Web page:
Coming of Age During the War in Ukraine


The years of young adulthood are often associated with opening horizons. Making friends. Having adventures. The first independent steps into work, or study, or love. For many young Ukrainians, though, war with Russia has upended that reality, replacing it with danger and death, depression and dislocation.

In these photographs and interviews, six young people who live in and around the Ukrainian capital, Kyiv, explore the pressure of experiencing young adulthood at a time of conflict. A few have seen and felt the cost of war painfully close. Others say their daily lives are, for the most part, mundane. But all agreed that it has indelibly altered what should be their formative years as adults.

Maryna Bodnar grew up in the southern Ukrainian city of Mariupol. She was, she said, an “untameable girl” — a daredevil who spent her adolescence seeking thrills and adventure. She met Vitalik on a dating site and they fell in love. Two children followed.

Maryna and Vitalik had planned to marry, but only when they were very old. “We didn’t see the need,” she said. “He was a father. I was a mother. We were comfortable.” Their priority was to raise the children, build a home, see the world.

But Vitalik was a soldier. He had joined the armed forces in 2014, when the Russian military annexed Crimea and seized territory in the east. When Russia invaded again in February 2022, Vitalik was deployed to Mariupol. His death there, one month into the fight for the city, shattered the couple’s dreams. It also left Maryna to raise their boys, Matviy, now 3, and 2-year-old Gennady, alone.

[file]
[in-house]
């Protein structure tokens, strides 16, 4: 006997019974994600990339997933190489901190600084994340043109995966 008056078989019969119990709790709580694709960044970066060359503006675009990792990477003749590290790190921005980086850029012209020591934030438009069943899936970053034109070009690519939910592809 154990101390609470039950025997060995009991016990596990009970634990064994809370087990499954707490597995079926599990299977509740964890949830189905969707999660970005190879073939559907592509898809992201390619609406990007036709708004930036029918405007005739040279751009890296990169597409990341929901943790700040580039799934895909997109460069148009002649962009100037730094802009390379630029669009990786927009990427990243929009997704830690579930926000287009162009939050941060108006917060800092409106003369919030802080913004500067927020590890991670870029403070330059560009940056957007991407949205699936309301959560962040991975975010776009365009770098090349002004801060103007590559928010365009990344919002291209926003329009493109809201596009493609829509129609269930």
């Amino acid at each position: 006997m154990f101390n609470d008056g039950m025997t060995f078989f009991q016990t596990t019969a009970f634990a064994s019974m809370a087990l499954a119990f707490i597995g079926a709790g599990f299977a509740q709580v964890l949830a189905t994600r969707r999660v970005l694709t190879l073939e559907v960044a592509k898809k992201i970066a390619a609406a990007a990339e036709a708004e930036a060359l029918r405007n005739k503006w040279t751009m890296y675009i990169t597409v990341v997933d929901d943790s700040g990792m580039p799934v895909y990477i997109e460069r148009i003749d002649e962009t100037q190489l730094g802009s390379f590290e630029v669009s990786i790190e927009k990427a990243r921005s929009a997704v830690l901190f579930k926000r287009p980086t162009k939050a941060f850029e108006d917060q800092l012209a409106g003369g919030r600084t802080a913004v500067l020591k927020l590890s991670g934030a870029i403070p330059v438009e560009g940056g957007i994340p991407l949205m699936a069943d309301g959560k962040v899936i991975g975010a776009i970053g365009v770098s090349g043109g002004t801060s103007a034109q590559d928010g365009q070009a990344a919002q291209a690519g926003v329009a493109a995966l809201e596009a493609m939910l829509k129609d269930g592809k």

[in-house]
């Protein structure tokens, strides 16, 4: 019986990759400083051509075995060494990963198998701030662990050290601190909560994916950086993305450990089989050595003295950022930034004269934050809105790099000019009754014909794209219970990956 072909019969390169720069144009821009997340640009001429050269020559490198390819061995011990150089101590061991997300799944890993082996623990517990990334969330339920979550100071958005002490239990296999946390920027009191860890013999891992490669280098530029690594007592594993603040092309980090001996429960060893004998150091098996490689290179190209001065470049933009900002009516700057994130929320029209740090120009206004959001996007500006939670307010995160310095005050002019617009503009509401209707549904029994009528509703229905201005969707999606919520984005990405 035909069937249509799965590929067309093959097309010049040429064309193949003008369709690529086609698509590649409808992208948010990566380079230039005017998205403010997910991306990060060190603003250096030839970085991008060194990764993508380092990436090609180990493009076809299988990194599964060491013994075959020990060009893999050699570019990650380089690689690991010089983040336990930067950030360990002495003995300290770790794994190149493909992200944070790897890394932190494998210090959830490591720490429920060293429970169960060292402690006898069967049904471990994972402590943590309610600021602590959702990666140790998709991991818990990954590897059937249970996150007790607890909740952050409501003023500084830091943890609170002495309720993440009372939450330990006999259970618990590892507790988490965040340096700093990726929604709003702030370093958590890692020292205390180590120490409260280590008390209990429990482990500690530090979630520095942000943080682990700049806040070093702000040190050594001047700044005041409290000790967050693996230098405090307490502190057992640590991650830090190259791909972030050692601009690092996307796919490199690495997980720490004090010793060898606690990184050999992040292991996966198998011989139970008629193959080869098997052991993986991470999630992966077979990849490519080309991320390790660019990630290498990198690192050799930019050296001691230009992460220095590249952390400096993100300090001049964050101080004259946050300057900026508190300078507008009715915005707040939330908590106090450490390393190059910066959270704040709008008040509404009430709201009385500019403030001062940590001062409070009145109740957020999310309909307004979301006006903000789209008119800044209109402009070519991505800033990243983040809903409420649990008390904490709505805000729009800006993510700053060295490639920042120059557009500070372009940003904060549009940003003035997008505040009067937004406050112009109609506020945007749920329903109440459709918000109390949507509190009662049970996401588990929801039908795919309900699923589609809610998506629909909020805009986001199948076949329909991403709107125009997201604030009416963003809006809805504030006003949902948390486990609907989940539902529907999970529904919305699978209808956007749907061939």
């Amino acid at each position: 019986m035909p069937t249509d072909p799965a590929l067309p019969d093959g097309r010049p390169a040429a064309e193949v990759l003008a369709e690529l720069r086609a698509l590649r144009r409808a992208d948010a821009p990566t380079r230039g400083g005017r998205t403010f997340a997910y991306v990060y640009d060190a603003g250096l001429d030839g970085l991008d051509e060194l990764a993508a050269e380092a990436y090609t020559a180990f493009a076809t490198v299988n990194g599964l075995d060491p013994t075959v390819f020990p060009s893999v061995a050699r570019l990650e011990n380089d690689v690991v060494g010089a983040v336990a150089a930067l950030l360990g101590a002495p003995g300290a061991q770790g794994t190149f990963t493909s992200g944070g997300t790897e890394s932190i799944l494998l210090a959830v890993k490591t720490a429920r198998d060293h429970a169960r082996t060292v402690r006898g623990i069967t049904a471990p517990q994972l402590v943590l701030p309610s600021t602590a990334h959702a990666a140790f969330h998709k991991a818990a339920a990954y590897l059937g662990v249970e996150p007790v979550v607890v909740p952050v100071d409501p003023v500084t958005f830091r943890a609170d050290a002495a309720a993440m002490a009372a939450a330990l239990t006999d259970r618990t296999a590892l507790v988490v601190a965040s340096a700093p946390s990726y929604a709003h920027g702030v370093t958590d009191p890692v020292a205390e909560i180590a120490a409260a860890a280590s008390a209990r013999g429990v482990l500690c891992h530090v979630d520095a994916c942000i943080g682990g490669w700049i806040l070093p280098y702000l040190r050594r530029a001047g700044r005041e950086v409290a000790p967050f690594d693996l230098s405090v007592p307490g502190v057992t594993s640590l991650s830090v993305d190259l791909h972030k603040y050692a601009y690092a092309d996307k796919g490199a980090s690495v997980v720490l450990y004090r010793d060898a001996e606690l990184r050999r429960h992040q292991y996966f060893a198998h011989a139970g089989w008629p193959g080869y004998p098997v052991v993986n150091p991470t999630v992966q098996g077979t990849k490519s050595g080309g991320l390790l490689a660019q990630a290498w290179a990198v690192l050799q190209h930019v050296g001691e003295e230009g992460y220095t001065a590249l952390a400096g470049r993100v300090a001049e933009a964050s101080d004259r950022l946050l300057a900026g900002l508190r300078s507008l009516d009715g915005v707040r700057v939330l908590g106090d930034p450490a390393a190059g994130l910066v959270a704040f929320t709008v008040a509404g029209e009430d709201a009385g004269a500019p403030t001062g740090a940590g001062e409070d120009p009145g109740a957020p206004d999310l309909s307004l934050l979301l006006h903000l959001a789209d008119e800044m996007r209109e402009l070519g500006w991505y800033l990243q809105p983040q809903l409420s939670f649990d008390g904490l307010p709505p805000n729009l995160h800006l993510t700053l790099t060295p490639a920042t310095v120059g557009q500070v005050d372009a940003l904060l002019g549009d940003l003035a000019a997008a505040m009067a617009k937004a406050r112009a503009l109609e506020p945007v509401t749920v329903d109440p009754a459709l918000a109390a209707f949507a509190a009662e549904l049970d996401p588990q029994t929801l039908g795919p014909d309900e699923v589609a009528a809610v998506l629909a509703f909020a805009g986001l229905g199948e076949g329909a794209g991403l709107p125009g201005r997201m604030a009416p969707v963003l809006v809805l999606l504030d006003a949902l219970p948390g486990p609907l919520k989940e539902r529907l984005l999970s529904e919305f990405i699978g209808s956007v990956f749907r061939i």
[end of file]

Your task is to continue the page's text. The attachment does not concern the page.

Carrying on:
She lives with the children in an apartment in Vitalik’s hometown, Chernihiv, around 80 miles northeast of Kyiv. There, the children are close to their grandparents, and she runs a shop selling candles: a bit of light, literally, in her darkness.

Her emotions swing between grief and a faith that one day might offer a brighter future. “I don’t feel strong,” she said. “But I am looking for strength to continue.”

Emilia and Denys met at a birthday party in Kyiv. What blossomed was their first serious relationship, a time filled with excitement and possibility. Then the bombs began to fall, and everything changed.

As Moscow’s troops advanced on Kyiv in the war’s first weeks, millions of Ukrainians fled. Emilia, along with her family, escaped to the Netherlands, with a plan to continue her studies there. As an adult male, though, Denys was prohibited from leaving Ukraine. “I had to leave everything behind,” Emilia said. “My love, my friends.”

The separation proved shattering. Missing Denys, she found that she was unable to throw herself fully into a new life. So four months after she left she returned to Kyiv. Now, she and Denys are building a life together, in her old home. Music and songwriting are a big part of their new lives, filling the spaces around her studies and his work. “I started to enjoy simple things,” she said.

The war’s presence is unrelenting, though, and has forced them to embrace adult responsibilities more quickly than they ever had expected. She admits she was scared to return at first, but she has come to embrace her independence. “A part of my youth and my easiness have been stolen,” she said. “I didn’t have time to process all of it.”